Prior to joining TeamOne Logistics, Page Siplon served as the Executive Director of the Georgia Center of Innovation for Logistics, the State’s leading consulting resource for fueling logistics industry growth and global competitiveness. For over a decade, he directly assisted hundreds of companies to overcome challenges and capitalize on opportunities related to the movement of freight. During this time, Siplon was also appointed to concurrently serve the State of Georgia as Director of the larger Centers of Innovation Program, in which he provided executive leadership and vision for all six strategic industry-focused Centers. As a frequently requested keynote speaker, Siplon is called upon to address a range of audiences on unique aspects of technology, workforce, and logistics. This often includes topics of global and domestic logistics trends, supply chain visibility, collaboration, and strategic planning. He has also been quoted as an industry expert in publications such as Forbes, Journal of Commerce, Fortune, NPR, Wall Street Journal, Reuters, American Express, DC Velocity, Area Development Magazine, Site Selection Magazine, Inbound Logistics, Modern Material Handling, and is frequently a live special guest on SiriusXM’s Road Dog Radio Show. Siplon is an active industry participant, recognized by DC Velocity Magazine as a “2012 Logistics Rainmaker” which annually identifies the top-ten logistics professionals in the Nation; and named a “Pro to Know” by Supply & Demand Executive Magazine in 2014. Siplon was also selected by Georgia Trend Magazine as one of the “Top 100 Most Influential Georgians” for 2013, 2014, and 2015. He also serves various industry leadership roles at both the State and Federal level. Governor Nathan Deal nominated Siplon to represent Georgia on a National Supply Chain Competitiveness Advisory Committee, where he was appointed to a two-year term by the U.S. Secretary of Commerce and was then appointed to serve as its vice-chairman. At the State level, he was selected by then-Governor Sonny Perdue to serve as lead consultant on the Commission for New Georgia’s Freight and Logistics Task Force. In this effort, Siplon led a Private Sector Advisory Committee with invited executives from a range of private sector stakeholders including UPS, Coca-Cola, The Home Depot, Delta Airlines, Georgia Pacific, CSX, and Norfolk Southern. Siplon honorably served a combined 12 years in the United States Marine Corps and the United States Air Force. During this time, he led the integration of encryption techniques and deployed cryptographic devices for tactically secure voice and data platforms in critical ground-to-air communication systems. This service included support for all branches of the Department of Defense, multiple federal security agencies, and aiding NASA with multiple Space Shuttle launches. Originally from New York, Siplon received both a bachelor’s and master’s degree in electrical and computer engineering with a focus on digital signal processing from the Georgia Institute of Technology. He earned an associate’s degree in advanced electronic systems from the Air Force College and completed multiple military leadership academies in both the Marines and Air Force. Siplon currently lives in Cumming, Georgia (north of Atlanta), with his wife Jan, and two children Thomas (19) and Lily (15).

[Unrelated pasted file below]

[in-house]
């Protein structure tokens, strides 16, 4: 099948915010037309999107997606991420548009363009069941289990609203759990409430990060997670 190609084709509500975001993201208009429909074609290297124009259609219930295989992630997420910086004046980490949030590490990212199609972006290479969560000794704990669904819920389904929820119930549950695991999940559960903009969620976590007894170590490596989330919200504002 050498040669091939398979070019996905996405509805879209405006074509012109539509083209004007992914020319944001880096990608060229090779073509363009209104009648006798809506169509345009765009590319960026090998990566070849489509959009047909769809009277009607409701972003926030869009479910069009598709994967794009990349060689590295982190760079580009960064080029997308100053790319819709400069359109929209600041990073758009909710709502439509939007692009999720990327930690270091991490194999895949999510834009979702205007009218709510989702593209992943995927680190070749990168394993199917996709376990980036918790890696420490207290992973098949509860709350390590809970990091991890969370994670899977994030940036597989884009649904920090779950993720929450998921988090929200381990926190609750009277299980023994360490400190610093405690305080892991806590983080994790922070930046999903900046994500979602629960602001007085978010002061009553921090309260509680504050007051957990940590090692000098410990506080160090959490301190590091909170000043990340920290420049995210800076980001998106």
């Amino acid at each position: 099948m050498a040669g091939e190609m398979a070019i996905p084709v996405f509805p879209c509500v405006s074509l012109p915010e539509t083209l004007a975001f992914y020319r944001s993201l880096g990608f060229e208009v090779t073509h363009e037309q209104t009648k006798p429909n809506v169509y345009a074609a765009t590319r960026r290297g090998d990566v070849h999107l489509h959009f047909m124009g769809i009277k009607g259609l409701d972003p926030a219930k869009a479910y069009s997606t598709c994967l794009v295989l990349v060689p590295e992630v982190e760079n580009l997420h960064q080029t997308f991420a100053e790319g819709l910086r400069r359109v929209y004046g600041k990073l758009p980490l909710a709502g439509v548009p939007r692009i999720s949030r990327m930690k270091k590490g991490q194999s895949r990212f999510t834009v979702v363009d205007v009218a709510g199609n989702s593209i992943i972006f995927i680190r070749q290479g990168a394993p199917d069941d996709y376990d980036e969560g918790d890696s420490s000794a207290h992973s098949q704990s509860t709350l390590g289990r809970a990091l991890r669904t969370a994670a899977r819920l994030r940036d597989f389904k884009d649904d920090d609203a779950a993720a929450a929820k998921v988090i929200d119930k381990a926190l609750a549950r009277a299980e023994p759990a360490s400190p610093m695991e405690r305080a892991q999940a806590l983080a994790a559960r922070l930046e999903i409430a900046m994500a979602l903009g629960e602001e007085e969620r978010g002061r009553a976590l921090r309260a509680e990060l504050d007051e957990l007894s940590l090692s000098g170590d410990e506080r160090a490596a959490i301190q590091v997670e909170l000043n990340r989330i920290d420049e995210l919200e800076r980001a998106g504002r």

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Kristi Porter